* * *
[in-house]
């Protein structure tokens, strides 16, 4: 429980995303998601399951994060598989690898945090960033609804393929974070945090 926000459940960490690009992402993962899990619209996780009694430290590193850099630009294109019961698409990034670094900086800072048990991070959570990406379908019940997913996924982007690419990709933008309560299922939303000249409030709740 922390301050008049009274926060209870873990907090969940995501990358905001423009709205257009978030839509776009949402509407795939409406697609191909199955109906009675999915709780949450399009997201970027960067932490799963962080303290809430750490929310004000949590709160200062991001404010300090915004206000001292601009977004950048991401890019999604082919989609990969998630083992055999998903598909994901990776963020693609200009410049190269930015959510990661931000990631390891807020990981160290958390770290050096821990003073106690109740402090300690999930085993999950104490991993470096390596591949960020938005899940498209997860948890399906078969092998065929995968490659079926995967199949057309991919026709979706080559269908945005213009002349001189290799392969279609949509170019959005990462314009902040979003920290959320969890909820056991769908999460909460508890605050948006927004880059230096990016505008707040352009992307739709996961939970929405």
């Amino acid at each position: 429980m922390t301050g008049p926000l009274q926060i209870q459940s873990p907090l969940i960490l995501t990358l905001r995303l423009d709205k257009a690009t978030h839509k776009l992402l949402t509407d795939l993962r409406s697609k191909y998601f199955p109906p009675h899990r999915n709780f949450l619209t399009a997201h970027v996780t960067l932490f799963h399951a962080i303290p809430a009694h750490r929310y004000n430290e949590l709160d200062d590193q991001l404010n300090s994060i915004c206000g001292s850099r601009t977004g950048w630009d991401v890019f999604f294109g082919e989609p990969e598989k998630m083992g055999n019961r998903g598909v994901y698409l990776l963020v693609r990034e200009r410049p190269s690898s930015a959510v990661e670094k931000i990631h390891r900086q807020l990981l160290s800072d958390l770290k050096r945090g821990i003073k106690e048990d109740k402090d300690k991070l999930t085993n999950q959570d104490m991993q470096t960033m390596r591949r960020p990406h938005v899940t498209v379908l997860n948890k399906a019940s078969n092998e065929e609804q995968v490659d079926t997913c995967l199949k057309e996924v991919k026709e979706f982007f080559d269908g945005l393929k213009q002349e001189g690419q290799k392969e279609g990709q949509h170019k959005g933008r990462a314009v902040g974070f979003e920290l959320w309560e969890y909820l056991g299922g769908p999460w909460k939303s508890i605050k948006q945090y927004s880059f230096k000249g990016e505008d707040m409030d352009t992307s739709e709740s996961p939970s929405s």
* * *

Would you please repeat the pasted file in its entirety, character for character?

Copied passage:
[in-house]
């Protein structure tokens, strides 16, 4: 429980995303998601399951994060598989690898945090960033609804393929974070945090 926000459940960490690009992402993962899990619209996780009694430290590193850099630009294109019961698409990034670094900086800072048990991070959570990406379908019940997913996924982007690419990709933008309560299922939303000249409030709740 922390301050008049009274926060209870873990907090969940995501990358905001423009709205257009978030839509776009949402509407795939409406697609191909199955109906009675999915709780949450399009997201970027960067932490799963962080303290809430750490929310004000949590709160200062991001404010300090915004206000001292601009977004950048991401890019999604082919989609990969998630083992055999998903598909994901990776963020693609200009410049190269930015959510990661931000990631390891807020990981160290958390770290050096821990003073106690109740402090300690999930085993999950104490991993470096390596591949960020938005899940498209997860948890399906078969092998065929995968490659079926995967199949057309991919026709979706080559269908945005213009002349001189290799392969279609949509170019959005990462314009902040979003920290959320969890909820056991769908999460909460508890605050948006927004880059230096990016505008707040352009992307739709996961939970929405």
């Amino acid at each position: 429980m922390t301050g008049p926000l009274q926060i209870q459940s873990p907090l969940i960490l995501t990358l905001r995303l423009d709205k257009a690009t978030h839509k776009l992402l949402t509407d795939l993962r409406s697609k191909y998601f199955p109906p009675h899990r999915n709780f949450l619209t399009a997201h970027v996780t960067l932490f799963h399951a962080i303290p809430a009694h750490r929310y004000n430290e949590l709160d200062d590193q991001l404010n300090s994060i915004c206000g001292s850099r601009t977004g950048w630009d991401v890019f999604f294109g082919e989609p990969e598989k998630m083992g055999n019961r998903g598909v994901y698409l990776l963020v693609r990034e200009r410049p190269s690898s930015a959510v990661e670094k931000i990631h390891r900086q807020l990981l160290s800072d958390l770290k050096r945090g821990i003073k106690e048990d109740k402090d300690k991070l999930t085993n999950q959570d104490m991993q470096t960033m390596r591949r960020p990406h938005v899940t498209v379908l997860n948890k399906a019940s078969n092998e065929e609804q995968v490659d079926t997913c995967l199949k057309e996924v991919k026709e979706f982007f080559d269908g945005l393929k213009q002349e001189g690419q290799k392969e279609g990709q949509h170019k959005g933008r990462a314009v902040g974070f979003e920290l959320w309560e969890y909820l056991g299922g769908p999460w909460k939303s508890i605050k948006q945090y927004s880059f230096k000249g990016e505008d707040m409030d352009t992307s739709e709740s996961p939970s929405s």